But I don’t go to my dad’s anymore. I haven’t been over there in a while, but I know better than to tell my mum that.

Now, I do my own thing. I’ll take the galleon and bargain with Fat Jimmy over on Landing Street for the newest Muggle baseball cards plus some other stuff. What I do with the leftover change depends on my mood that day. Sometimes I’ll spend it on sweets at Honeydukes if I can be bothered to make the trek over there. Sometimes I’ll try to buy bootleg pro-Quidditch tickets for cheap. Sometimes, and more often lately, I’ll save it. I’ve got a bunch of money saved up.

One time, my mum owled my dad to let him know that my step-dad, Cyrus, would be picking me up directly from my dad’s place. We had somewhere we needed to be as a family, a birthday dinner. I hadn’t been aware of that ahead of time, obviously, because if I had, I would’ve hung around outside my dad’s place at the right time.

So, imagine my surprise when I see my step-dad rock up to the tiny park in South London, where I was in the middle of betting on a Gobstones tournament bracket, with that look on his face.

“Don’t tell mum,” was all I could think of when he asked me if I had anything to say for myself.

My relationship with Cyrus has always been weird like that. Cyrus isn’t my real dad, not in the biological sense of the word (my friend Benny explained what that means to me; his mum’s in Pediatrics), but I also don’t consider the man a step-dad. Cyrus does too much around the house to be delegated to a step-anything. From what I hear from friends who have step-parents, they’re supposed to be good-for-nothing freeloaders. That’s not Cyrus.

I don’t call him step-dad, but I also don’t call him dad—it’s weird.

I’m pretty sure Cyrus never told my mum about the whole lying thing. I think it’s because Cyrus hates having to deal with my dad as much as my mum does and telling her would just lead to another unnecessary change. There’s a chance he might have, and there’s a chance my mum knows and goes along with it anyway, but I doubt my mum has the capacity to be anything but furious with me. Either way, Cyrus now makes me tell him where I’m going on the days I go to “visit” my dad.

“In case something happens,” he says. “Whatever,” I say. It’s better him than my mum anyway.

Sometimes I don’t do all of the things that I usually do on my days off. I don’t go see Fat Jimmy. I won’t bother with Honeydukes or Quidditch tickets. I’ll just go to a nearby park, lay back to watch the clouds, and think.

I’ll think about how my dad could never bother to be a real dad; how I can’t bring myself to call Cyrus “dad” to his face; and how much I hate my mum for making two separate families. Most of all, I’ll think about the real reason I started pretending to visit my dad.

The days I’m supposed to leave, right before I walk out the door, it seems like a weight is lifted off my mum. I’m not dumb, I recognize the way she rushes me out the door. It’s like the three of them—her, Cyrus, and my dumb half-sister, Poppy Jane—can’t wait to be the picture-perfect family without me.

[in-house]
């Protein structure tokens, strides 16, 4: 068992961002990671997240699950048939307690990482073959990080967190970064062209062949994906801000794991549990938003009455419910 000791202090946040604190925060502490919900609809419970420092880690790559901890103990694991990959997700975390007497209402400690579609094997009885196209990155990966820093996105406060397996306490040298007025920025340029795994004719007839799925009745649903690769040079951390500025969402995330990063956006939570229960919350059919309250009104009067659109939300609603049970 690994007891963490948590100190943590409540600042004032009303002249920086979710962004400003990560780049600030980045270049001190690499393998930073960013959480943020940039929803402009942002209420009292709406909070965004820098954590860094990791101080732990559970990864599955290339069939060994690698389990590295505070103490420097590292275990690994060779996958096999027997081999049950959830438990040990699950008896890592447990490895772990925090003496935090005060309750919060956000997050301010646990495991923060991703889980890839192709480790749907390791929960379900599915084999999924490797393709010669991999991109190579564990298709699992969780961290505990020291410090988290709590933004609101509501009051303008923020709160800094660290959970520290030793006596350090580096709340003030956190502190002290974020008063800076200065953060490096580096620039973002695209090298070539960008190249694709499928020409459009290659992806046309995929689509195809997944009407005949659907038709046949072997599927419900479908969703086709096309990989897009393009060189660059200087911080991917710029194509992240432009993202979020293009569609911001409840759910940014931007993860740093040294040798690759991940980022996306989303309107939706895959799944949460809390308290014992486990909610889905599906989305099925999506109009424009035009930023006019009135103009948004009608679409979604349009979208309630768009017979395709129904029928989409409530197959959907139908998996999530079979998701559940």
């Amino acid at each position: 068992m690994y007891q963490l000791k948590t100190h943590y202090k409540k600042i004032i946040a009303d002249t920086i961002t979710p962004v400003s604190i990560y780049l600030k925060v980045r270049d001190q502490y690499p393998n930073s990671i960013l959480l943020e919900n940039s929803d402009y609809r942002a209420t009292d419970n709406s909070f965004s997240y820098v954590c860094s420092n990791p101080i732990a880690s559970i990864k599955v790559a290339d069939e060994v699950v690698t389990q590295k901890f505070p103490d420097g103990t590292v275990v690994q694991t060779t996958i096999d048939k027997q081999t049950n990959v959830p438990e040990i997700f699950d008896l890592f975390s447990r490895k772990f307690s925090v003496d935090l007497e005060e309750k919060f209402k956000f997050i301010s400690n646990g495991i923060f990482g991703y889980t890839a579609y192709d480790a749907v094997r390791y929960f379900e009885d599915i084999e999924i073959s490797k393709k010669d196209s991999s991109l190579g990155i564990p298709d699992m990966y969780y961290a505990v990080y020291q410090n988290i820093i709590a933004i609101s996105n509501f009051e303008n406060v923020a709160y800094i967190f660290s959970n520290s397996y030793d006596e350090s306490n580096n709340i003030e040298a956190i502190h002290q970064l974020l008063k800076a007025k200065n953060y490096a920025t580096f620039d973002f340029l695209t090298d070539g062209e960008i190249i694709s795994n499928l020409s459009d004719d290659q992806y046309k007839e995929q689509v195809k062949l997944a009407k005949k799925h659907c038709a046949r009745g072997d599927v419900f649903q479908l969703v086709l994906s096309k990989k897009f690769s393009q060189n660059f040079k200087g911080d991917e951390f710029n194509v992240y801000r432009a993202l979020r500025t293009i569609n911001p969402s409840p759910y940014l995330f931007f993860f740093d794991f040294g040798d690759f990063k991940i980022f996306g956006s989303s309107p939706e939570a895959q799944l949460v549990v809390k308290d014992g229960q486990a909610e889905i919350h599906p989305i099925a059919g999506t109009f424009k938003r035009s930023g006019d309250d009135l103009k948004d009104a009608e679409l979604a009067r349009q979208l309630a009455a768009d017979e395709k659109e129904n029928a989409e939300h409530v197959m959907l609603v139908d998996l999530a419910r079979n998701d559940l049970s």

Those days, I’ll think about it for a good, long while, and eventually, I’ll come to the same conclusion I always do: I don’t care.

permission to powerplay the characters in this bio has been approved.


House Request: Hufflepuff

Personality: Despite what his mother coos or what his aunt sneers, Roo is neither strictly his mother nor his father’s child. He is the amalgamation of the worst parts of both. He’s the physical embodiment of his mother's stubbornness, her willful decision-making, and her brief, almost manic bursts of industry. He’s his father’s boorishness, addictive nature, and fiery, often misplaced anger. Surprisingly, the one good thing he's learned from them, from watching them dance around the issues of their co-parenting, is to confront problems, namely people, head-on. His is the kind of confrontational nature that screams because I felt like it! and you have no choice but to accept it.

Appearance: The apple didn’t fall far from the Ross tree with this one. With fair skin, dirty blonde hair, hazel eyes, and an average build, he’s the spitting image of his father’s side of the family. Perhaps because of his brutish ways, and the perpetual state of rumpledness that boys his age carry, the scrapes on his chin might lend one to think he’s older than he is. It helps his case that his interest in American culture shines through the most in his sense of style. He’s the canvas-shoe wearing, rolled jeans, white crew socks beaming, greased hairstyle type—or, at the very least, he tries to be. Sometimes he can’t be arsed.


Option I.

'Course he'd heard about the death of Emma Birch. He'd have to be dead himself to not have. But that was the thing about Hogwarts, rumors flew around their heads more than brooms. So, instead of giving the girl's spirit the respect it deserved, everyone dismissively added her to the list of, quote, unquote, beings to potentially be mindful of.

For reference, the cursed cup of pinto beans under his favorite fifth-floor urinal was another one of those beings. It occasionally growled and no one could remember when it had first appeared.

He used the word potentially because, like most rumors, no one had ever actually seen Emma Birch's ghost. That didn't stop the opportunistic, though—those like Roo. His side hustle depended on those too gullible to find the truth for themselves. Emma Birch's spirit was a fear that hung over the entire first-year class, so when the older girls approached him with a few sickles, he had done his duty.

With his back pressed into the jagged, stone walls that separated each pillar, Roo stood deathly still. The soft pitter-patter of feet too slow and unsure to be a student who navigated the dungeons with ease told him all he needed to know: his next victim had arrived.

When he was sure they were close enough, while remaining out of sight, he began. The end of the beater's bat thumped rhythmically against the wall by his knees. He didn't stop, even as the girl called out. Instead, he chimed in with a high-pitched half-sigh-half-gasp, his interpretation of a summoned spirit crawling out from the bowels of the dungeon.

And he would've gotten away with it, too, had he not been wracked by a coughing fit in the next moment.


Please list any characters you have on the site (current and previous): Lucy Hopland, et al.

How did you find us?: Google way back when.